About his films, Lewis used to say, “If you live long enough, you become legitimate.”

But in the world of marketing, Lewis didn’t need a lifetime to become legitimate. His work as a copywriter was so well crafted and targeted than anyone with their eyes on the bottom line could vouch for his legitimacy.

My start in magazines came from covering pop culture — mostly games, comics and anime. Moving from that world into business publications and marketing, I realized early that there’s a magic business people can do when they meld their passions into the elements of a seemingly bland career.

In that sorcery, Lewis was our Merlin.

A Curmudgeon’s Last Words

A few months ago, Lewis reached out to me about finding a new home for his Curmudgeon at Large copywriting and direct marketing column. I was honored, even a little worried that the blog space we had available for it wouldn’t be able to give him a satisfying vehicle for the piece. Herschell was, after all, a legend in our industry and obviously one of the best writers I’ve ever edited (an exclusive club that includes Bob Bly and the great Denny Hatch).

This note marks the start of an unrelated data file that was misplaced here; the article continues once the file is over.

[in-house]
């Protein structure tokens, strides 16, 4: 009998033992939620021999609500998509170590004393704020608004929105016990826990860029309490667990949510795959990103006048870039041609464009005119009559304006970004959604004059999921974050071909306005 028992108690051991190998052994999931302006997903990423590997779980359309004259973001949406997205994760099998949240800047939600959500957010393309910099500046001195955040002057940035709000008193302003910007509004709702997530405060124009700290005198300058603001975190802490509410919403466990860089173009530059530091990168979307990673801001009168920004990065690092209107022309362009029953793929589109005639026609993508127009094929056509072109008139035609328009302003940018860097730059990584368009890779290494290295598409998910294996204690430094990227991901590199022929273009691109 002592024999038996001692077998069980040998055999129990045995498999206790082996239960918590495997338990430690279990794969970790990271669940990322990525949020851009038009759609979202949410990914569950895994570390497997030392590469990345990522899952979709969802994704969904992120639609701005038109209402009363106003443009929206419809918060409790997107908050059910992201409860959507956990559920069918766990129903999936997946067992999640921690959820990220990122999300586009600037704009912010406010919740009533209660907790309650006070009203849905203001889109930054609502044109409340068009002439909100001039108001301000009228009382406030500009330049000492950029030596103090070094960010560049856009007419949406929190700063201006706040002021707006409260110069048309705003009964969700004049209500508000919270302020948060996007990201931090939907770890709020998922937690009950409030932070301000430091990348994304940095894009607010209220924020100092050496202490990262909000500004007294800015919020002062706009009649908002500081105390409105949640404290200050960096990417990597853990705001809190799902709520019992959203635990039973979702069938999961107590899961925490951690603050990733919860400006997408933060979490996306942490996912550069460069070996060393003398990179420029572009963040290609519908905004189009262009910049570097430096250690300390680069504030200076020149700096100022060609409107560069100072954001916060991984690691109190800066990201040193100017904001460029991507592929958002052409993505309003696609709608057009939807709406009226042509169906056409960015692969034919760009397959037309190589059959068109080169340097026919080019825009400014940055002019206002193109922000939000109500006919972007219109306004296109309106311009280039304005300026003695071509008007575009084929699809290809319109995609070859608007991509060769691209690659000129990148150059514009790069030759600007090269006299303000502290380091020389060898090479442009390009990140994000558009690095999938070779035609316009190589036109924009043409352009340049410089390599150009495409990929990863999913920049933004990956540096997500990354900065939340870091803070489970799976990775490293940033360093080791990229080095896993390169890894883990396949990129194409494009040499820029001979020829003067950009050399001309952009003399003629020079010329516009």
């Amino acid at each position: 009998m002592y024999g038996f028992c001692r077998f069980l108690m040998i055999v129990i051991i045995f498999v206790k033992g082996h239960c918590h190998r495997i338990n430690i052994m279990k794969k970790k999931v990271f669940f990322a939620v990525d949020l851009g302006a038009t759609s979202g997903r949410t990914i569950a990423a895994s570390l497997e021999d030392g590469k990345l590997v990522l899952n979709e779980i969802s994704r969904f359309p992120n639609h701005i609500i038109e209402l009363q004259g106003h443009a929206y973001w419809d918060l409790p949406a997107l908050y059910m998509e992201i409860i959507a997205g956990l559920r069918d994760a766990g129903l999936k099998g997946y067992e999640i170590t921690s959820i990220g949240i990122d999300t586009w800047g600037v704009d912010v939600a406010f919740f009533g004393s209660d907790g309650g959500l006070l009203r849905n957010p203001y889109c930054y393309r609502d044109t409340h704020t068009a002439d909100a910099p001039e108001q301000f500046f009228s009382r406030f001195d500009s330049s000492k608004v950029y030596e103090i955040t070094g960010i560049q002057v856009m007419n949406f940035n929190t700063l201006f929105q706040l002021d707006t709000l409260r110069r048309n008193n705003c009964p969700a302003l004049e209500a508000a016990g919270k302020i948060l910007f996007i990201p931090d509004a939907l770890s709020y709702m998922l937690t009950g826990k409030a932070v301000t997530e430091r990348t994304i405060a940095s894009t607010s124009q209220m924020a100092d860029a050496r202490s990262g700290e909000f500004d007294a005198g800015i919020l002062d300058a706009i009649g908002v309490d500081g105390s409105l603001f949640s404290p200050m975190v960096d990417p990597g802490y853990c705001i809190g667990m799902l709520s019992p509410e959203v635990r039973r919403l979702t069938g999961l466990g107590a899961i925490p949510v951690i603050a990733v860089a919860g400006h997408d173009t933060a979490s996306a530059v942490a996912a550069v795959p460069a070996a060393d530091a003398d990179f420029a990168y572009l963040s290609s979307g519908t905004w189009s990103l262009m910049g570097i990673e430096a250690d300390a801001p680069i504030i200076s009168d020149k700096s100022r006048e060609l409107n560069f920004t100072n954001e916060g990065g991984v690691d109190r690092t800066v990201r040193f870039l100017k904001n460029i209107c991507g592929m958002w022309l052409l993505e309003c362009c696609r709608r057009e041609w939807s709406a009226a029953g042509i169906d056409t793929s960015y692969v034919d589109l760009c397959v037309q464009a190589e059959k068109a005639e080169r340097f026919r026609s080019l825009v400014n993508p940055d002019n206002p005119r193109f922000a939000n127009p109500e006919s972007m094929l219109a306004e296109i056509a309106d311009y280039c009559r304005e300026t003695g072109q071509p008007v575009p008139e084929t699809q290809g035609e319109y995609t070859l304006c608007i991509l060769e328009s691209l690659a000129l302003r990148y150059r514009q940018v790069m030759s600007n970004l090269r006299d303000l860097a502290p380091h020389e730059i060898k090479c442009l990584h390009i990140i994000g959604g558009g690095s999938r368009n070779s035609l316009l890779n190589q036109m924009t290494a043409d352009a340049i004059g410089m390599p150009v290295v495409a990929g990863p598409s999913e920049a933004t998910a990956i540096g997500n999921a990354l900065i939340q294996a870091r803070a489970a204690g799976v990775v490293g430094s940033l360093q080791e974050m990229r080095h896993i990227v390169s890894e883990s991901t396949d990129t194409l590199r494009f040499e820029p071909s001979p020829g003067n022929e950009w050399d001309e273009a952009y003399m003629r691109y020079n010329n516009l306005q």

But we worked out the details, and I’ve been proud to have The Curmudgeon at Large blog running on our website and in our newsletter for a couple months.

As he described it:

“I’m sitting on a ready-to-go column that in my opinion — as unbiased as a self-generated opinion can be — is the most informative and most dynamic pile of logical motivational concepts I’ve ever excreted from the keyboard.”

I only wish it could go on longer.

We have one more post from The Curmudgeon scheduled to run on October 20. That will be our last goodbye to Herschel Gordon Lewis.

It’s weeks away, but still far too soon.